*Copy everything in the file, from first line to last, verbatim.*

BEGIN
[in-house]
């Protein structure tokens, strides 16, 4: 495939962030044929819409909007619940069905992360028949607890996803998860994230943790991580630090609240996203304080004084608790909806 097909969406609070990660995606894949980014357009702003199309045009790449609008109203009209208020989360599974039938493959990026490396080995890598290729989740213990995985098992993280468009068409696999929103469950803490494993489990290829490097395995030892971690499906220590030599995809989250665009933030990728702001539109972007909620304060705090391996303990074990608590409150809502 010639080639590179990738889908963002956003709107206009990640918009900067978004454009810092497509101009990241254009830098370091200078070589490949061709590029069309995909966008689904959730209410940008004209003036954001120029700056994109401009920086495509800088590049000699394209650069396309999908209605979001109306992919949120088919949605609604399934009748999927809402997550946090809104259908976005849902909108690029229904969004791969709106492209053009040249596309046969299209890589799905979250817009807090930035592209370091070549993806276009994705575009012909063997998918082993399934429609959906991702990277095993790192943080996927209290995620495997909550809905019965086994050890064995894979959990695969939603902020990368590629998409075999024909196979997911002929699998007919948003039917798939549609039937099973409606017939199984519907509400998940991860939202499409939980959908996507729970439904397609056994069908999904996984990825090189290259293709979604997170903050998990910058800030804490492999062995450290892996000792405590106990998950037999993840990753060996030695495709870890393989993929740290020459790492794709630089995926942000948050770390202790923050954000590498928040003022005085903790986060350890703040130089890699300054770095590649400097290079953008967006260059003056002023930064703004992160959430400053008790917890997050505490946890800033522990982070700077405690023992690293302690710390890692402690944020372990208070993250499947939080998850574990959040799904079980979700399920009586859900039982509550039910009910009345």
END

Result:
[in-house]
């Protein structure tokens, strides 16, 4: 495939962030044929819409909007619940069905992360028949607890996803998860994230943790991580630090609240996203304080004084608790909806 097909969406609070990660995606894949980014357009702003199309045009790449609008109203009209208020989360599974039938493959990026490396080995890598290729989740213990995985098992993280468009068409696999929103469950803490494993489990290829490097395995030892971690499906220590030599995809989250665009933030990728702001539109972007909620304060705090391996303990074990608590409150809502 010639080639590179990738889908963002956003709107206009990640918009900067978004454009810092497509101009990241254009830098370091200078070589490949061709590029069309995909966008689904959730209410940008004209003036954001120029700056994109401009920086495509800088590049000699394209650069396309999908209605979001109306992919949120088919949605609604399934009748999927809402997550946090809104259908976005849902909108690029229904969004791969709106492209053009040249596309046969299209890589799905979250817009807090930035592209370091070549993806276009994705575009012909063997998918082993399934429609959906991702990277095993790192943080996927209290995620495997909550809905019965086994050890064995894979959990695969939603902020990368590629998409075999024909196979997911002929699998007919948003039917798939549609039937099973409606017939199984519907509400998940991860939202499409939980959908996507729970439904397609056994069908999904996984990825090189290259293709979604997170903050998990910058800030804490492999062995450290892996000792405590106990998950037999993840990753060996030695495709870890393989993929740290020459790492794709630089995926942000948050770390202790923050954000590498928040003022005085903790986060350890703040130089890699300054770095590649400097290079953008967006260059003056002023930064703004992160959430400053008790917890997050505490946890800033522990982070700077405690023992690293302690710390890692402690944020372990208070993250499947939080998850574990959040799904079980979700399920009586859900039982509550039910009910009345």